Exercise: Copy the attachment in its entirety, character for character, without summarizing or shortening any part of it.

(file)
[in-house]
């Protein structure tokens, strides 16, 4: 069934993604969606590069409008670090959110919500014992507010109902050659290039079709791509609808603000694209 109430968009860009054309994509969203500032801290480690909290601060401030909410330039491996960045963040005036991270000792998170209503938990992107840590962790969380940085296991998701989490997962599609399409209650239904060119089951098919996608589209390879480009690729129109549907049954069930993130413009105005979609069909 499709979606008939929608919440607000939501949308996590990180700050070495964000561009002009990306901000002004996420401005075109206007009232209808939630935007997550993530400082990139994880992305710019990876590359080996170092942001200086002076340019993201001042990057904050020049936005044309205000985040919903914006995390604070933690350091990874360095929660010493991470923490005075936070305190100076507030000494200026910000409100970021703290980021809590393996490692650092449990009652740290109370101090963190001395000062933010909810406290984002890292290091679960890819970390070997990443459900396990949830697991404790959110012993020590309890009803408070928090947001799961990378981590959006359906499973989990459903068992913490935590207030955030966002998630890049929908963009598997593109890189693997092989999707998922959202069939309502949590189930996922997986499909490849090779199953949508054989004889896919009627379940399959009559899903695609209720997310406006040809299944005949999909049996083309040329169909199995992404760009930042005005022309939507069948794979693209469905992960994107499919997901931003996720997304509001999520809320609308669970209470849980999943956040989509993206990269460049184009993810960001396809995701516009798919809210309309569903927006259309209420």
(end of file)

[in-house]
């Protein structure tokens, strides 16, 4: 069934993604969606590069409008670090959110919500014992507010109902050659290039079709791509609808603000694209 109430968009860009054309994509969203500032801290480690909290601060401030909410330039491996960045963040005036991270000792998170209503938990992107840590962790969380940085296991998701989490997962599609399409209650239904060119089951098919996608589209390879480009690729129109549907049954069930993130413009105005979609069909 499709979606008939929608919440607000939501949308996590990180700050070495964000561009002009990306901000002004996420401005075109206007009232209808939630935007997550993530400082990139994880992305710019990876590359080996170092942001200086002076340019993201001042990057904050020049936005044309205000985040919903914006995390604070933690350091990874360095929660010493991470923490005075936070305190100076507030000494200026910000409100970021703290980021809590393996490692650092449990009652740290109370101090963190001395000062933010909810406290984002890292290091679960890819970390070997990443459900396990949830697991404790959110012993020590309890009803408070928090947001799961990378981590959006359906499973989990459903068992913490935590207030955030966002998630890049929908963009598997593109890189693997092989999707998922959202069939309502949590189930996922997986499909490849090779199953949508054989004889896919009627379940399959009559899903695609209720997310406006040809299944005949999909049996083309040329169909199995992404760009930042005005022309939507069948794979693209469905992960994107499919997901931003996720997304509001999520809320609308669970209470849980999943956040989509993206990269460049184009993810960001396809995701516009798919809210309309569903927006259309209420």